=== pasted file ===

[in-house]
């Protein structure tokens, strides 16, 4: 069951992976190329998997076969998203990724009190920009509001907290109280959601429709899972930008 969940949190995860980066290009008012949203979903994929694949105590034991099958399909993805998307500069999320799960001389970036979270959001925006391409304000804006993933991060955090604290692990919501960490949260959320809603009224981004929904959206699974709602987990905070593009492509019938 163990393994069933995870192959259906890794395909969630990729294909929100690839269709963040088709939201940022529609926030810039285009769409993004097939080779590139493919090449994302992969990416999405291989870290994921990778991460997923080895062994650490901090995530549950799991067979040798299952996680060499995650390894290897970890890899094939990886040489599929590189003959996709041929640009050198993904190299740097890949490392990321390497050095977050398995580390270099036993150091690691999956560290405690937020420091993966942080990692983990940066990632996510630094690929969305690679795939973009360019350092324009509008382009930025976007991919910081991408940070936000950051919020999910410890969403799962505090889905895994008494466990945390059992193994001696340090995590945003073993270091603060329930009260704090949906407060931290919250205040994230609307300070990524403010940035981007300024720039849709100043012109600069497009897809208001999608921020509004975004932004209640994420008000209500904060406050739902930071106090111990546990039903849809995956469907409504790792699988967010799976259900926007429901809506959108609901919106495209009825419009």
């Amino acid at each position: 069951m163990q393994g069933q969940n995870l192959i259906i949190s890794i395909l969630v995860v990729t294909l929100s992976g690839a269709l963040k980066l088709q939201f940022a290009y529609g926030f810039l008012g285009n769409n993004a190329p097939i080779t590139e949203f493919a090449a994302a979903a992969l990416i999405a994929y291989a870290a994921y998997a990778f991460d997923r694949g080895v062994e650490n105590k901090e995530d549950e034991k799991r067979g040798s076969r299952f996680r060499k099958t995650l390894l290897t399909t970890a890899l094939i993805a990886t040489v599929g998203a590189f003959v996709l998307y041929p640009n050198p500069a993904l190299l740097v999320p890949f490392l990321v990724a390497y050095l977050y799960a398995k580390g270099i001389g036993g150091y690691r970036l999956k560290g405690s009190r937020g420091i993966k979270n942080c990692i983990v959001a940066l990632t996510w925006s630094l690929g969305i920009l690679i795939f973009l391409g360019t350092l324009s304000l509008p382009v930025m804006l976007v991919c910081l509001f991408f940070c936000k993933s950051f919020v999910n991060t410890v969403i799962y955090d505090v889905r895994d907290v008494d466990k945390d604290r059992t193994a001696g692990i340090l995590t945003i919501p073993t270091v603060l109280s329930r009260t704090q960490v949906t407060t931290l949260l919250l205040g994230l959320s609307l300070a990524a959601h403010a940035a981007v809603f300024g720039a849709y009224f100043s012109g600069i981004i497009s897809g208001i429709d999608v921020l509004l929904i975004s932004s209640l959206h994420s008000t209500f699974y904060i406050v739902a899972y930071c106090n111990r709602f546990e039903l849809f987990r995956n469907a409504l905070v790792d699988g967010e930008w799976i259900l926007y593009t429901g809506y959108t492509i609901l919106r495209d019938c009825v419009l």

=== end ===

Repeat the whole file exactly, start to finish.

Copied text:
[in-house]
């Protein structure tokens, strides 16, 4: 069951992976190329998997076969998203990724009190920009509001907290109280959601429709899972930008 969940949190995860980066290009008012949203979903994929694949105590034991099958399909993805998307500069999320799960001389970036979270959001925006391409304000804006993933991060955090604290692990919501960490949260959320809603009224981004929904959206699974709602987990905070593009492509019938 163990393994069933995870192959259906890794395909969630990729294909929100690839269709963040088709939201940022529609926030810039285009769409993004097939080779590139493919090449994302992969990416999405291989870290994921990778991460997923080895062994650490901090995530549950799991067979040798299952996680060499995650390894290897970890890899094939990886040489599929590189003959996709041929640009050198993904190299740097890949490392990321390497050095977050398995580390270099036993150091690691999956560290405690937020420091993966942080990692983990940066990632996510630094690929969305690679795939973009360019350092324009509008382009930025976007991919910081991408940070936000950051919020999910410890969403799962505090889905895994008494466990945390059992193994001696340090995590945003073993270091603060329930009260704090949906407060931290919250205040994230609307300070990524403010940035981007300024720039849709100043012109600069497009897809208001999608921020509004975004932004209640994420008000209500904060406050739902930071106090111990546990039903849809995956469907409504790792699988967010799976259900926007429901809506959108609901919106495209009825419009």
């Amino acid at each position: 069951m163990q393994g069933q969940n995870l192959i259906i949190s890794i395909l969630v995860v990729t294909l929100s992976g690839a269709l963040k980066l088709q939201f940022a290009y529609g926030f810039l008012g285009n769409n993004a190329p097939i080779t590139e949203f493919a090449a994302a979903a992969l990416i999405a994929y291989a870290a994921y998997a990778f991460d997923r694949g080895v062994e650490n105590k901090e995530d549950e034991k799991r067979g040798s076969r299952f996680r060499k099958t995650l390894l290897t399909t970890a890899l094939i993805a990886t040489v599929g998203a590189f003959v996709l998307y041929p640009n050198p500069a993904l190299l740097v999320p890949f490392l990321v990724a390497y050095l977050y799960a398995k580390g270099i001389g036993g150091y690691r970036l999956k560290g405690s009190r937020g420091i993966k979270n942080c990692i983990v959001a940066l990632t996510w925006s630094l690929g969305i920009l690679i795939f973009l391409g360019t350092l324009s304000l509008p382009v930025m804006l976007v991919c910081l509001f991408f940070c936000k993933s950051f919020v999910n991060t410890v969403i799962y955090d505090v889905r895994d907290v008494d466990k945390d604290r059992t193994a001696g692990i340090l995590t945003i919501p073993t270091v603060l109280s329930r009260t704090q960490v949906t407060t931290l949260l919250l205040g994230l959320s609307l300070a990524a959601h403010a940035a981007v809603f300024g720039a849709y009224f100043s012109g600069i981004i497009s897809g208001i429709d999608v921020l509004l929904i975004s932004s209640l959206h994420s008000t209500f699974y904060i406050v739902a899972y930071c106090n111990r709602f546990e039903l849809f987990r995956n469907a409504l905070v790792d699988g967010e930008w799976i259900l926007y593009t429901g809506y959108t492509i609901l919106r495209d019938c009825v419009l």